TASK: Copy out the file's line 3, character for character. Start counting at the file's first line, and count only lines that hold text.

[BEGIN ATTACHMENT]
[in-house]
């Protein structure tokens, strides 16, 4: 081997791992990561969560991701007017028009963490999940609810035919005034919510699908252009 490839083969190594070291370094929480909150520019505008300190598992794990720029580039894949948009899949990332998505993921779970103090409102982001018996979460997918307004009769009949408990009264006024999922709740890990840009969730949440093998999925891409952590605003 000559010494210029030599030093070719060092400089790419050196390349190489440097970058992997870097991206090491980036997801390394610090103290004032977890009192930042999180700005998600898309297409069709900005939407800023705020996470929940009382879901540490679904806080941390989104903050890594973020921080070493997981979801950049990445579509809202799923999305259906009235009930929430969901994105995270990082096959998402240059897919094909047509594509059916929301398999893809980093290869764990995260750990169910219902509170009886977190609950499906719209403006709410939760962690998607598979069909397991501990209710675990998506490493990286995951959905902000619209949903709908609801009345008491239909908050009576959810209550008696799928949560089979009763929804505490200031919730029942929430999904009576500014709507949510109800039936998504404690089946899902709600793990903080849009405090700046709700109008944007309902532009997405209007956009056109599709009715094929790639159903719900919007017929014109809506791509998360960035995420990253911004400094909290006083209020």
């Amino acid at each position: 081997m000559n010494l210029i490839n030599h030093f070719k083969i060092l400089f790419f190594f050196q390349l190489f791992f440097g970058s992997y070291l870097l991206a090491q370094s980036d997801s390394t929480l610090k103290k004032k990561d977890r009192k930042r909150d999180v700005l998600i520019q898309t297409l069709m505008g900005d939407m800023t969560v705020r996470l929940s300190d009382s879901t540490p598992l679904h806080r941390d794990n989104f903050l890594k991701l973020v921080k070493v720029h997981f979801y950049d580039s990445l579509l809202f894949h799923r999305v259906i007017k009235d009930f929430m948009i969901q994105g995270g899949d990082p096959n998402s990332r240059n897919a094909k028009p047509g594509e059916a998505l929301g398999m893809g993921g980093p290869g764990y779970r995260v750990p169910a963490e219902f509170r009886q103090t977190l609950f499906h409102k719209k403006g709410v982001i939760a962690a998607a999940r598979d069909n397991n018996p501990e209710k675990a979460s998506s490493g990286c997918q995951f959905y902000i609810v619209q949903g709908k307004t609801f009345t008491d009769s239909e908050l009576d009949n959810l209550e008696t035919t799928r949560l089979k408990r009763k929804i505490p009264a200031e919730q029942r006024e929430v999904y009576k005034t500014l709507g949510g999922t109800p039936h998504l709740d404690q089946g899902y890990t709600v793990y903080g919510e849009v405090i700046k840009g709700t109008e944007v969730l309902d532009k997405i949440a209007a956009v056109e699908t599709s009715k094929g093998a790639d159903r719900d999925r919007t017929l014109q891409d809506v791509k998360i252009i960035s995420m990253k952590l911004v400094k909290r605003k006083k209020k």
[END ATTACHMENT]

């Amino acid at each position: 081997m000559n010494l210029i490839n030599h030093f070719k083969i060092l400089f790419f190594f050196q390349l190489f791992f440097g970058s992997y070291l870097l991206a090491q370094s980036d997801s390394t929480l610090k103290k004032k990561d977890r009192k930042r909150d999180v700005l998600i520019q898309t297409l069709m505008g900005d939407m800023t969560v705020r996470l929940s300190d009382s879901t540490p598992l679904h806080r941390d794990n989104f903050l890594k991701l973020v921080k070493v720029h997981f979801y950049d580039s990445l579509l809202f894949h799923r999305v259906i007017k009235d009930f929430m948009i969901q994105g995270g899949d990082p096959n998402s990332r240059n897919a094909k028009p047509g594509e059916a998505l929301g398999m893809g993921g980093p290869g764990y779970r995260v750990p169910a963490e219902f509170r009886q103090t977190l609950f499906h409102k719209k403006g709410v982001i939760a962690a998607a999940r598979d069909n397991n018996p501990e209710k675990a979460s998506s490493g990286c997918q995951f959905y902000i609810v619209q949903g709908k307004t609801f009345t008491d009769s239909e908050l009576d009949n959810l209550e008696t035919t799928r949560l089979k408990r009763k929804i505490p009264a200031e919730q029942r006024e929430v999904y009576k005034t500014l709507g949510g999922t109800p039936h998504l709740d404690q089946g899902y890990t709600v793990y903080g919510e849009v405090i700046k840009g709700t109008e944007v969730l309902d532009k997405i949440a209007a956009v056109e699908t599709s009715k094929g093998a790639d159903r719900d999925r919007t017929l014109q891409d809506v791509k998360i252009i960035s995420m990253k952590l911004v400094k909290r605003k006083k209020k």